My 92-year-old father continues to live alone in his apartment in Milwaukee. He has a devoted home care staff, an excellent on-call nursing staff and a team of doctors dealing with various chronic ailments.
He soldiers on.
Reading, his favorite entertainment, is limited by fatigue and macular changes.
He wonders aloud at what people will do… to keep going on.
When is age (i.e. old age) a diagnosis? Can one benefit by making it a diagnosis? How should a physician – or family member – respond to it?
Although I had instinctively respected age as a factor in my practice of medicine I had not heard the expression (“Age as a diagnosis”) or crystalized the thought until I read a short piece in the New York Times, The Unspoken Diagnosis: Old Age by Paula Span (Dec. 29, 2011).
This concept came up daily when octogenarians were referred for colonoscopies. No matter how frequently I returned them to their internists with an eloquent description of how the procedure was very likely to be a waste of time, the referrals kept rolling in.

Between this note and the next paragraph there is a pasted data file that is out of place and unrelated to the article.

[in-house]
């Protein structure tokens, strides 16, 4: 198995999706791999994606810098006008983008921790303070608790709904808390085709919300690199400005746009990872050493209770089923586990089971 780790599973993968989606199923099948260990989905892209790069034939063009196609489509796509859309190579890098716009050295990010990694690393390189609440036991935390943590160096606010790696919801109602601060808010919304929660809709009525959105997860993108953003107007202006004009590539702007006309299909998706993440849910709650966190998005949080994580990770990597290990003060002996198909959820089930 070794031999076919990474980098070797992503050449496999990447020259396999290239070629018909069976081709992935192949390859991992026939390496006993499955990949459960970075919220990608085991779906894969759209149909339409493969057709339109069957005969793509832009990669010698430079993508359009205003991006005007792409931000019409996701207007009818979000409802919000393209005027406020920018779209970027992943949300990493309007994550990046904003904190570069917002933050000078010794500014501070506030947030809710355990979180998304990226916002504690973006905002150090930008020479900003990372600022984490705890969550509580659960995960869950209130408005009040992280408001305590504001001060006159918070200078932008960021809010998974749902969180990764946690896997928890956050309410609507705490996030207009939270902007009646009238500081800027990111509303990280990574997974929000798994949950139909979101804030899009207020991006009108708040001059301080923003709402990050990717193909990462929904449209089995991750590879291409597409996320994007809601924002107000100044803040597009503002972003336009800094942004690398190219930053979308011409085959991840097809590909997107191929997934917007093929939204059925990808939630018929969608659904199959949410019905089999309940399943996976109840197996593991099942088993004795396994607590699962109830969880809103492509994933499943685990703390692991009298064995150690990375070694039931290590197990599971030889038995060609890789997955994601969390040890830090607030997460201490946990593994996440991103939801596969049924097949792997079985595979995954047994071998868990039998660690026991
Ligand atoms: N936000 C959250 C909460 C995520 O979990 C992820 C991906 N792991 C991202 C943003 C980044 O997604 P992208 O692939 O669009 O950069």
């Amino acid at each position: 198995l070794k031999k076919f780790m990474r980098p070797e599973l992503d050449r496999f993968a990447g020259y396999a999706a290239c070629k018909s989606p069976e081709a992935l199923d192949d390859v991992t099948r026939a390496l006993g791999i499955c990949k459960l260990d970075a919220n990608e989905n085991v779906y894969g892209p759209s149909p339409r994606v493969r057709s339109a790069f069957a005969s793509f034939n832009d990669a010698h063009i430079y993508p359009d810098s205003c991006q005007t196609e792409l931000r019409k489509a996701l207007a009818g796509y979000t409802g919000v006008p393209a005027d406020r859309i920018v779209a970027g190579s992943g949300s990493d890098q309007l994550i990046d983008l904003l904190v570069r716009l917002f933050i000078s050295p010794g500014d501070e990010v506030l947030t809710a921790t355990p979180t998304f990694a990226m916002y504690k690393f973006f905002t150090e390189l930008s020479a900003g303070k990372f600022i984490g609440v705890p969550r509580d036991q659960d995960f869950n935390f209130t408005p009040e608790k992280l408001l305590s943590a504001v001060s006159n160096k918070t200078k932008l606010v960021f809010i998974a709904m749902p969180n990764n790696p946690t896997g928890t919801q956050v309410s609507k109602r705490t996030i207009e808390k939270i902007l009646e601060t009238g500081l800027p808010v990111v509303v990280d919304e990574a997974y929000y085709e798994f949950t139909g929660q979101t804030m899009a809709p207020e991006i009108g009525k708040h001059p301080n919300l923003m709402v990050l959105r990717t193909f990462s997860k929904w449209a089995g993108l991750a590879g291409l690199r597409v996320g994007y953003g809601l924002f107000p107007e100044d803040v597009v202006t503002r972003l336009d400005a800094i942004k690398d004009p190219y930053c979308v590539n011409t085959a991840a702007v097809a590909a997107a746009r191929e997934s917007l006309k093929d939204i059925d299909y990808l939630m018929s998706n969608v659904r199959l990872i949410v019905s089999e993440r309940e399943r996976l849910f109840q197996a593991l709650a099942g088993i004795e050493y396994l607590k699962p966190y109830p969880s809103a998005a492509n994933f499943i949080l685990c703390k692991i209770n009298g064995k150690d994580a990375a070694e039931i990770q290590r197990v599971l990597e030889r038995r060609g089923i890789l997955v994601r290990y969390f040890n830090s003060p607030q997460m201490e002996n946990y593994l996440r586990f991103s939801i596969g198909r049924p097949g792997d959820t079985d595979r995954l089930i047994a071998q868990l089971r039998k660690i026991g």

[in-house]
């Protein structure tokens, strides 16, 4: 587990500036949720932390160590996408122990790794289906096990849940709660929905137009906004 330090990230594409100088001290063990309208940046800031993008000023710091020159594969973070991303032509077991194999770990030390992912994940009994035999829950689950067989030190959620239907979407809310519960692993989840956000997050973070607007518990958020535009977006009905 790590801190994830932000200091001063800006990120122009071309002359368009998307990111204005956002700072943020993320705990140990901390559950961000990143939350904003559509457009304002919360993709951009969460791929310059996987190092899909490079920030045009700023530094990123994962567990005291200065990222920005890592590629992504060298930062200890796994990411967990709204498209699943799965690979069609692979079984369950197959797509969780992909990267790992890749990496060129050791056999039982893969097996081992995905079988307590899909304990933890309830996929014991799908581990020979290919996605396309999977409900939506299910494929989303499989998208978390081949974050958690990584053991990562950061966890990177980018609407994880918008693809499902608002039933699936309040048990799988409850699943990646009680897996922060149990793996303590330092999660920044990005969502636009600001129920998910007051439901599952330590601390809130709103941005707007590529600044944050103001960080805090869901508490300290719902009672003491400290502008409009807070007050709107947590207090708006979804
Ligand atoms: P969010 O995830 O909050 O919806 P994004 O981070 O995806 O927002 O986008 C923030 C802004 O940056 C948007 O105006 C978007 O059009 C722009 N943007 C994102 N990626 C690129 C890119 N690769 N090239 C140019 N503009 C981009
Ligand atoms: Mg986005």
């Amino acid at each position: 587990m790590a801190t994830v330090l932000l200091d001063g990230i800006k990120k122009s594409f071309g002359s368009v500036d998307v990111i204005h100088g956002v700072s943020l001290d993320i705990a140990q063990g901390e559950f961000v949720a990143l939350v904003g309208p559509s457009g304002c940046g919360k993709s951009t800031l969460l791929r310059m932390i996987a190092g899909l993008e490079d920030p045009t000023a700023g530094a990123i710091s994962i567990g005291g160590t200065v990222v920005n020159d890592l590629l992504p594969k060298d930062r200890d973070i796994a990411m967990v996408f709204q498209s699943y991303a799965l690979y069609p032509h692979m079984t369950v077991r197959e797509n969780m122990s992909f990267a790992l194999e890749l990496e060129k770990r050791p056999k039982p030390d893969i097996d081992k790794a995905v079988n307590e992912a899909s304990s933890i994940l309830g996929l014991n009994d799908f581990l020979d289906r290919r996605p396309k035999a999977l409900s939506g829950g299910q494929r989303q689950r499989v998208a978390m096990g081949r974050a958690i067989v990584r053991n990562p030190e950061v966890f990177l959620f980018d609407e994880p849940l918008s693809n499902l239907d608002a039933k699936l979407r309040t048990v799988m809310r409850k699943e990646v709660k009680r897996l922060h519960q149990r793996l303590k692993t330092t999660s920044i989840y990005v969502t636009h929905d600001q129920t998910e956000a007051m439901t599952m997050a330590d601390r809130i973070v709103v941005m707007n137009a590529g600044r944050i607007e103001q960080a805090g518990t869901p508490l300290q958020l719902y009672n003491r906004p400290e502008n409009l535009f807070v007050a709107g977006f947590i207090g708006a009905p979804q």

Apparently the internist did not have the time to tell the patient that after a certain age the odds of dying of something other than colon cancer were 99:1.
Elsewhere in my medical career I would occasionally be faced with a patient, clearly sick and frequently suffering but without a specific diagnosis. Begging for relief, they would ask for palliative care. Usually I am the first physician to leap for palliation but I would sometimes respond that without a diagnosis we cannot give a prognosis. Without a prognosis we cannot make appropriate treatment plans which might include formal palliation.
The most immediate example was not a patient but a friend. He suffered from a painful peripheral neuropathy for a year before a final diagnosis of para-neoplastic neuropathy of lung cancer was made. If he knew of his terminal diagnosis from the inception, he might have made different choices regarding treatment timing and duration.
If we recognize a condition we can turn it to our advantage.
The benefit of recognizing age as a diagnosis is to view it as an additional reason to avoid medical intervention that is not likely to help. Do not go to that extra consultant. Do not take a medicine appropriate for a 60-year-old (e.g. a statin) if it causes side effects less tolerable at age 90. Do not have an intervention (e.g. a pacemaker) that might prolong life past a desired endpoint or prevent death by a quicker process.
Ultimately, the problem with age as a diagnosis is the sadness it engenders.